The US dollar is getting perilously close to losing its status as the world’s reserve currency. Should it cross the line, the 2008 financial crisis could look like a summer storm.
Yes, worries about insolvency in Europe dominate the headlines. Last week, Standard & Poor’s cut Spain’s bond rating to BBB+ — a clear sign that Europe’s financial crisis is far from over.
But America’s escalating debt problem is far more likely to precipitate a truly global crisis, because the dollar has for decades played such a central role in the world economy.
How bad is the US problem? Former Treasury official Lawrence Goodman recently pointed out that investors are shunning US bonds and notes; the lack of other buyers forced the Federal Reserve to buy “a stunning . . . 61 percent of the total net issuance of US government debt” last year. Like many others, he warns that ballooning debt puts the US economy at risk for a sharp correction.
But the even larger risk is the potential loss of the dollar’s “reserve currency” status — a key support of the world economy for the last four decades.
It started with the 1973 Saudi commitment to accept only US dollars as payment for oil, followed by OPEC’s 1975 agreement to trade only in dollars. Trading of other commodities came to be priced in dollars, reinforcing the dollar’s “reserve” status.
As a result, central banks worldwide have held onto large reserves of dollars to facilitate trade. That, in turn, has enabled the US to print much larger amounts of its currency, with seemingly little inflationary consequences. It’s also made it easier for Americans to import more than they export, to consume more than they produce, and to spend more than they earn.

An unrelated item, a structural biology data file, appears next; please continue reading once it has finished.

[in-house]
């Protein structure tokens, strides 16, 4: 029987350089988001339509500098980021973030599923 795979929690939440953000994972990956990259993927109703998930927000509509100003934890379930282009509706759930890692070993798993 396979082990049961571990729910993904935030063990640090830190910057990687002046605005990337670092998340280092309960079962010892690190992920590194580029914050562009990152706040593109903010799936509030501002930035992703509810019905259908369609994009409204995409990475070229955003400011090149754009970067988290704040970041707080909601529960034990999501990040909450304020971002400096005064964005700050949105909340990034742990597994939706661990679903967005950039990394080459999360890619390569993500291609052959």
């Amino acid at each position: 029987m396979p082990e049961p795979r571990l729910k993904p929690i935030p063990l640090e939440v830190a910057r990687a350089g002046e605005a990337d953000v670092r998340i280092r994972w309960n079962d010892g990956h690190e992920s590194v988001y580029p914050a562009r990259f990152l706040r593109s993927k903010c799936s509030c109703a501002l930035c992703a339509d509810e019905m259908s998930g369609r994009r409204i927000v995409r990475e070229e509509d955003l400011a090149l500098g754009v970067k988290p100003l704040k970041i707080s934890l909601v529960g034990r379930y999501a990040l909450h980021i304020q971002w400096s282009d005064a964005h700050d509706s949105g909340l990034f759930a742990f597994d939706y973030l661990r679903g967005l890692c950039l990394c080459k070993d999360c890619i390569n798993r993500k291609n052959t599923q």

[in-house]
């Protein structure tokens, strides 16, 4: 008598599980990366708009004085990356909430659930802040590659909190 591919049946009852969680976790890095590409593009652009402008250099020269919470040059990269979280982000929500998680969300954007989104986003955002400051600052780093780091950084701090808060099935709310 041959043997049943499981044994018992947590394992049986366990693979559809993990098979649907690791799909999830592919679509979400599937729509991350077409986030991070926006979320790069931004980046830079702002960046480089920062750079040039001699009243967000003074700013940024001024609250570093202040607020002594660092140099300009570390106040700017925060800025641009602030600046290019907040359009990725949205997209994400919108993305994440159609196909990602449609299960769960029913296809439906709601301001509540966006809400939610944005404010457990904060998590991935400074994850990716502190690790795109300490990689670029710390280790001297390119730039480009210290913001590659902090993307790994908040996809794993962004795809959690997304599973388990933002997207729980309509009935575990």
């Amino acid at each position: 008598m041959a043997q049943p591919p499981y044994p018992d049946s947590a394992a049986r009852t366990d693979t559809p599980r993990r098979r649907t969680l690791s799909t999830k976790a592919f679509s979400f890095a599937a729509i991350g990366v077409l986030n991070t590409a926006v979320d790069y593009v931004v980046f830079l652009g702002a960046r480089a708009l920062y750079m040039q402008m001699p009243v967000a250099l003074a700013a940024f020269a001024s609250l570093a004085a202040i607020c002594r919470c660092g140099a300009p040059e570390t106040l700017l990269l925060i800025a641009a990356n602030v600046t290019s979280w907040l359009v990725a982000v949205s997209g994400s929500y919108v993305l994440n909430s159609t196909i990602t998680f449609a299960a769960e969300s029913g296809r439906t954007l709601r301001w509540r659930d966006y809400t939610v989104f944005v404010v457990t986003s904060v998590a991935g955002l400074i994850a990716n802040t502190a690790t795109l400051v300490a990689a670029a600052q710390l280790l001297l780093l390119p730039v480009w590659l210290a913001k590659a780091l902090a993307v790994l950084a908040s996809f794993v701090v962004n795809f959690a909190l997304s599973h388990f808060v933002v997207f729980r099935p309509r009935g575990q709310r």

But all that is changing rapidly.
A number of countries are abandoning the dollar for the Chinese yuan. Last December, Japan and China agreed to trade in yen and yuan. In January, the 10 nations of the Association of Southeast Asian Nations finalized a non-dollar credit agreement equivalent to $240 billion, strengthening their economies’ links with China, Japan and South Korea.
That same month, Chinese Premier Wen Jiabao signed a currency-swap agreement with the United Arab Emirates, which holds 7 percent of the world’s oil reserves. Iran has agreed to accept rubles and yuan in trade with Russia and China, and now is trading oil with India in rupees and gold.
In late March, the China Development Bank agreed with its counterparts in Brazil, Russia, India and South Africa to eschew dollar lending and extend credit to each other in their own respective currencies.
With global demand for dollars falling, central banks around the world will inevitably reduce their dollar reserves. That selloff further weakens the dollar against other currencies and in turn drives up inflation.
All this comes as US federal debt is soaring, adding to concerns about the future value of that debt and of the dollar. It’s suddenly much easier to imagine a dollar collapse — which would be a highly unexpected occurrence, known as a “black swan” event. This would precipitate unprecedented disruption, because the dollar remains the world’s most important currency.
Let’s hope we can avert a global crisis triggered by reckless US government spending. What’s needed is new leadership in Washington with the courage to get our fiscal house in order and to defend the dollar against attack in a competitive global market.
Scott S. Powell is a senior fellow at the Discovery Institute in Seattle.